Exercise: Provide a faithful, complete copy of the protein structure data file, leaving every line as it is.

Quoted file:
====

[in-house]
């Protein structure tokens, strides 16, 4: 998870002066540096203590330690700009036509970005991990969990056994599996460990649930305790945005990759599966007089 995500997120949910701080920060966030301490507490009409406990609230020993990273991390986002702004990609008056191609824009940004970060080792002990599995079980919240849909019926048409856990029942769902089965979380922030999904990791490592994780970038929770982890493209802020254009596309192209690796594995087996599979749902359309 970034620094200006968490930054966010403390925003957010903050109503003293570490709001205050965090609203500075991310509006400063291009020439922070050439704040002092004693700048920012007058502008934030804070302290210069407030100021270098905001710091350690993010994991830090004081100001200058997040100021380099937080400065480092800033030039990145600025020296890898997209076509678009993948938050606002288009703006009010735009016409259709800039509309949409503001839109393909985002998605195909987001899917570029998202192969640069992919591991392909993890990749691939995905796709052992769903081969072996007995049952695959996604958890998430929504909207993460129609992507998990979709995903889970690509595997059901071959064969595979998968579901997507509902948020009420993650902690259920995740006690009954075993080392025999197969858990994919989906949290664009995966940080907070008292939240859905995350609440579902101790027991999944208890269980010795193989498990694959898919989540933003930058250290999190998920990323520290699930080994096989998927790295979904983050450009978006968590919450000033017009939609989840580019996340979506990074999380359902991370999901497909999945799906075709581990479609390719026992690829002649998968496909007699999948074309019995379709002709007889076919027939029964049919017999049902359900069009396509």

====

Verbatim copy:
[in-house]
């Protein structure tokens, strides 16, 4: 998870002066540096203590330690700009036509970005991990969990056994599996460990649930305790945005990759599966007089 995500997120949910701080920060966030301490507490009409406990609230020993990273991390986002702004990609008056191609824009940004970060080792002990599995079980919240849909019926048409856990029942769902089965979380922030999904990791490592994780970038929770982890493209802020254009596309192209690796594995087996599979749902359309 970034620094200006968490930054966010403390925003957010903050109503003293570490709001205050965090609203500075991310509006400063291009020439922070050439704040002092004693700048920012007058502008934030804070302290210069407030100021270098905001710091350690993010994991830090004081100001200058997040100021380099937080400065480092800033030039990145600025020296890898997209076509678009993948938050606002288009703006009010735009016409259709800039509309949409503001839109393909985002998605195909987001899917570029998202192969640069992919591991392909993890990749691939995905796709052992769903081969072996007995049952695959996604958890998430929504909207993460129609992507998990979709995903889970690509595997059901071959064969595979998968579901997507509902948020009420993650902690259920995740006690009954075993080392025999197969858990994919989906949290664009995966940080907070008292939240859905995350609440579902101790027991999944208890269980010795193989498990694959898919989540933003930058250290999190998920990323520290699930080994096989998927790295979904983050450009978006968590919450000033017009939609989840580019996340979506990074999380359902991370999901497909999945799906075709581990479609390719026992690829002649998968496909007699999948074309019995379709002709007889076919027939029964049919017999049902359900069009396509």